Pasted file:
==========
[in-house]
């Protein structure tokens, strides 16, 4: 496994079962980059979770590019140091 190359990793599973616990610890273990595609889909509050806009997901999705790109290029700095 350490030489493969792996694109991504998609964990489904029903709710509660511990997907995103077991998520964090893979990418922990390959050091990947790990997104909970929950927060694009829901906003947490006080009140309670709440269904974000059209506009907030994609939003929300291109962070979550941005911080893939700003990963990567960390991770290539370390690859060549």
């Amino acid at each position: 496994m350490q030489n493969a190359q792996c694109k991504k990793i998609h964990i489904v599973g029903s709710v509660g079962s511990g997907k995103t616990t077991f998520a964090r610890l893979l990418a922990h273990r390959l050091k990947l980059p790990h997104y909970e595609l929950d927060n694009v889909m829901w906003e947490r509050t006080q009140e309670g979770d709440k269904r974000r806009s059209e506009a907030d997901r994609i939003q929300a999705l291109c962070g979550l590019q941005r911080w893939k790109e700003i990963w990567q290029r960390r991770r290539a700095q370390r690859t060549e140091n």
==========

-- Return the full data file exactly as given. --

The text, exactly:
[in-house]
């Protein structure tokens, strides 16, 4: 496994079962980059979770590019140091 190359990793599973616990610890273990595609889909509050806009997901999705790109290029700095 350490030489493969792996694109991504998609964990489904029903709710509660511990997907995103077991998520964090893979990418922990390959050091990947790990997104909970929950927060694009829901906003947490006080009140309670709440269904974000059209506009907030994609939003929300291109962070979550941005911080893939700003990963990567960390991770290539370390690859060549």
């Amino acid at each position: 496994m350490q030489n493969a190359q792996c694109k991504k990793i998609h964990i489904v599973g029903s709710v509660g079962s511990g997907k995103t616990t077991f998520a964090r610890l893979l990418a922990h273990r390959l050091k990947l980059p790990h997104y909970e595609l929950d927060n694009v889909m829901w906003e947490r509050t006080q009140e309670g979770d709440k269904r974000r806009s059209e506009a907030d997901r994609i939003q929300a999705l291109c962070g979550l590019q941005r911080w893939k790109e700003i990963w990567q290029r960390r991770r290539a700095q370390r690859t060549e140091n």